The collaboration also has to happen externally. One project I found to be so amazing mentioned in the book was "The Jeans Redesign Guidelines." This project set out to improve denim production and give a set of guidelines for jeans to be made in line with circular economy principles. After two days of designing, sharing perspective, challenges and opportunities, brand leaders, retailers, manufacturers, recyclers and NGO's stepped out of the room with the guidelines. After that, they brought together 70 leading brands, manufacturers and mills to put the guidelines into practice and bring the jeans to market.

The practical element very quickly opened up collaborative conversations about how to achieve a common goal.

pg. 67

3. Switch the Pipeline Focus

While as a creator it is very hard to wrap my head around my products being thrown away or damaged, it is, however, a reality that the fashion industry should focus on instead of high profits and trend diving. Right now when a company designs a product, the major focus is on the profit margin the item will bring in. The average markup on a piece of clothing is an average of 65%. THAT'S RIGHT. The secret is out. Also, the average trend time for a piece of clothing is 3 years, with Zara changing out clothes every 4 WEEKS! Both of these alarming facts point to the current focus of the fashion industry -- profit. The industry is focused on selling through a trend item at the highest profitability and then switching stock quickly to the next trend to maintain said profitability.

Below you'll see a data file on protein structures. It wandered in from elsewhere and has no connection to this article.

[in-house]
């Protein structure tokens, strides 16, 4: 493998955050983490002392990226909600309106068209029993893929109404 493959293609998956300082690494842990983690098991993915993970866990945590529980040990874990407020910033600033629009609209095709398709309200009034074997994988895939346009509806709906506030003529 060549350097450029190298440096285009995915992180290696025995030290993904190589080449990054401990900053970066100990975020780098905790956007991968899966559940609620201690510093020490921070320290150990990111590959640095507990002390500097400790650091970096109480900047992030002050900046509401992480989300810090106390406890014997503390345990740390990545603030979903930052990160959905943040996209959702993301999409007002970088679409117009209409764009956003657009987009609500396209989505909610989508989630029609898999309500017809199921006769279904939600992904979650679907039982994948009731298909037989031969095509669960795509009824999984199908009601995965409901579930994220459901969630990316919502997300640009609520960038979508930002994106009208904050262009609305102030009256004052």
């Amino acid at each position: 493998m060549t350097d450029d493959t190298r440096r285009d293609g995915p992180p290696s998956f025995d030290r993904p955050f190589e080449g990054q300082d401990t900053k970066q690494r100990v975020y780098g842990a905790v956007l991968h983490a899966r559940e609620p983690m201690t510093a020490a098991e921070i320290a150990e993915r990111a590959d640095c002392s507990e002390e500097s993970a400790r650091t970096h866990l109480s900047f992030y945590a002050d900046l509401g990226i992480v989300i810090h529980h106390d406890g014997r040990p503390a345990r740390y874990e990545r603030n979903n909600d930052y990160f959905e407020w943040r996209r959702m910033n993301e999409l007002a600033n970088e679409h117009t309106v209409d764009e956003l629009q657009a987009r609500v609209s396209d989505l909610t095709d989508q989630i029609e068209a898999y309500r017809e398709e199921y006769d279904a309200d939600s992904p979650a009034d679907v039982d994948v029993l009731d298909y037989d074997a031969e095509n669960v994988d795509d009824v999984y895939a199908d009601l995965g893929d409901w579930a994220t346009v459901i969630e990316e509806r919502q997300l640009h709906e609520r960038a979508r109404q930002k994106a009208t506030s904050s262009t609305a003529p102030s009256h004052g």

A new new way of thinking I walked away with from this book is the idea that you start the design process by thinking about the future of the garment after its purchased. Is it durable? Does the customer know how to patch it? Does the company have a repair program to incentivize a life long relationship with the garment? Is the material biodegradable? What will the footprint inside of a landfill be? Does the style transcend time and trend? The focus needs to shift to selling to users rather than selling to consumers.